Folic acid or baby paralysis? Choose wisely.


This is about Nunu’s baby, and honestly, we didn’t expect what we saw.

When Nunu fell into labor, we joined her. I and Rumi stayed up all through the night with her, cheering her on over the phone as good soul sisters do.

I had told that baby to come out before I went to work but she didn’t listen. Nunu hadn’t yet put to bed by 7 am, so we had to stop calling to prepare for work.

Three hours later, we got the good news that she had put to bed.


Anyways, since Rumi and I were the uncontested god-mothers, we were determined to be the first people to see the baby. Of course, that’s apart from the doctor, midwives, Nunu, her husband… oh well… you know what I mean. We had to be the first outsiders to see her even though we are not exactly outsiders. We all grew up together and in fact, I and Rumi were her maids of honor during her wedding. I just want to make that clear.

Three friends that grew up together, now supporting one of them whose baby had a neural tube defect from lack of folic acid.
Photo by Luis Quintero from Pexels

By 3:30 pm, we were already at the hospital even though visitors were not going to be allowed in till 4 pm. While we waited at the visitor’s lounge, we argued about who would be the first to carry the baby and what names to give her. We bet on whether Nunu would be Instagram ready with her makeup on. Looking back now, I guess we may have been a bit too loud but then, we really couldn’t care.

When it was 4 pm, a nurse told us we could go see her and that we needed to be ‘quiet-er’.

“Yes ma’am.” we chorused, as we went in singing our sisters song. So much for being quiet.

But we didn’t expect what we saw when we got into her room.

Nunu was sitting on the edge of the bed in the pink-walled room with a drip attached to the back of her hand. Her hair was disheveled and she wore a concerned look on her face. There was definitely no make-up and there was also no baby in sight. She was all alone.

Our singing automatically stopped.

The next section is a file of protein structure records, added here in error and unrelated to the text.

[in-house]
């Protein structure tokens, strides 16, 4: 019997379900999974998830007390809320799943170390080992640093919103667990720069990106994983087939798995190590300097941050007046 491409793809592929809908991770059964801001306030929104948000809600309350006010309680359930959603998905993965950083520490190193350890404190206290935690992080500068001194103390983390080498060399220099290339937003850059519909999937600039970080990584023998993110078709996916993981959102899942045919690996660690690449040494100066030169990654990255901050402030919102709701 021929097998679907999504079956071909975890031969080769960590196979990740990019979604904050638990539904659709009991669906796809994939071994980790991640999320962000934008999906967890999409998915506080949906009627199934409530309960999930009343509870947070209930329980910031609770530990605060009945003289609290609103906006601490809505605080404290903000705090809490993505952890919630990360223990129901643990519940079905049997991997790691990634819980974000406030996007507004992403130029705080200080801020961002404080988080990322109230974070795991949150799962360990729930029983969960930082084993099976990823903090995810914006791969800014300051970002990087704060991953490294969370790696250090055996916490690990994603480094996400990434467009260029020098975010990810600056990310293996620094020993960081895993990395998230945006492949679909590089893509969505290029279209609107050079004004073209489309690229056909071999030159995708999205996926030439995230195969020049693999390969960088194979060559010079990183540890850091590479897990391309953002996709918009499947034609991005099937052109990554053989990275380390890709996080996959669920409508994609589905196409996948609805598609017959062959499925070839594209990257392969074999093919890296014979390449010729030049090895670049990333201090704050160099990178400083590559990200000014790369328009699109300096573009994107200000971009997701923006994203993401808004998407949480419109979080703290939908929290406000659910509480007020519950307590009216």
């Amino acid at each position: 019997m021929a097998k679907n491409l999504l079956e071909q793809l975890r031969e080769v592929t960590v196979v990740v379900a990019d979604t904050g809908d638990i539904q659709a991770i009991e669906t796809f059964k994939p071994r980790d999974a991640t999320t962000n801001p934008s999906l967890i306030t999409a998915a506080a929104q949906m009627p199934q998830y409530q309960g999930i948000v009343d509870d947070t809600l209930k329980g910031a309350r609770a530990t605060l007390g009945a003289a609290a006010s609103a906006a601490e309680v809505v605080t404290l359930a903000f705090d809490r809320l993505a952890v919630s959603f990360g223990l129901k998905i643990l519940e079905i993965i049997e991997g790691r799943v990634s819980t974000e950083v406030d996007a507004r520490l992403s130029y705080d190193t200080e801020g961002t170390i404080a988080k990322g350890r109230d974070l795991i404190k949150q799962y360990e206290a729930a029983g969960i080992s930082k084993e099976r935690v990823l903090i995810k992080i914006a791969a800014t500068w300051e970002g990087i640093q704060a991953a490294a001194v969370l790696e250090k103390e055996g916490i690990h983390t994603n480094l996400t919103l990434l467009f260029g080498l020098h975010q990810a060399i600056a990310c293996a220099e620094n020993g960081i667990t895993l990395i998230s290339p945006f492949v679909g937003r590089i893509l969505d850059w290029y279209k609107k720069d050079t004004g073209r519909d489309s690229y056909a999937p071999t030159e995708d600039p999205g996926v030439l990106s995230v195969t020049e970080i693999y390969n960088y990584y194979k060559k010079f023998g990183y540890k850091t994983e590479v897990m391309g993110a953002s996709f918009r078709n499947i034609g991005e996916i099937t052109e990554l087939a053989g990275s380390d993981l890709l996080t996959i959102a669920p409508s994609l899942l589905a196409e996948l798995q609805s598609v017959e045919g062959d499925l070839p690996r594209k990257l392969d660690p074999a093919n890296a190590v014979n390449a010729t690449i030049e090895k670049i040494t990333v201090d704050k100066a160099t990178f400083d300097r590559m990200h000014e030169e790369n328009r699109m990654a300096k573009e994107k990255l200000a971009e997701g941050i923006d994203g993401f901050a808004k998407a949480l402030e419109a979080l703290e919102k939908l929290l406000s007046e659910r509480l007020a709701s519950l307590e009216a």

What’s going on Nunu? Where’s the baby?” I asked scanning the room for clues.

“The baby is on admission,” she replied. “There was a swelling on her back like a small pouch when she was born, and the doctor said it contains parts of her spinal cord and nerves. They need to repair that defect and return the spinal cord and nerves into her back so that it won’t get infected and spread to her brain. The doctor called it menin… ME-NIN-GO-MY-EL-O-CELE.” Nunu said, carefully sounding out the word.

“Is it that bad?” I asked.

Instantly, I felt like entering the floor for asking such a dumb question. Who doesn’t know that spinal cord and nerve issues are not good?

“Well, she may have complications like paralysis, not being able to control urine, and so many other things, but I’m trying to be hopeful and focus on the positives. They said it’s better in some children who don’t have any visible symptoms but it’s much worse in some other children who could even be born without a large part of their brains.” Nunu replied.

She showed us a picture of her baby’s back.

Gosh! This was crazy. I had seen things like this before but I never knew it could happen to someone like us. I always felt it only happened to poor people. Yeah, I know. Whatever. Don’t judge me.

The sound of the door opening interrupted my thinking.

“Oh! Thank God you’re here!” It was Nunu’s husband. “She has been so bothered and I’m glad you two are here to keep her company.”

“How’s my baby?” Nunu asked him.

“She’s fine. They are preparing for surgery.”

The thought of surgery on a new baby scared me. “Did they say what caused it?” I asked him, trying to disguise my concern.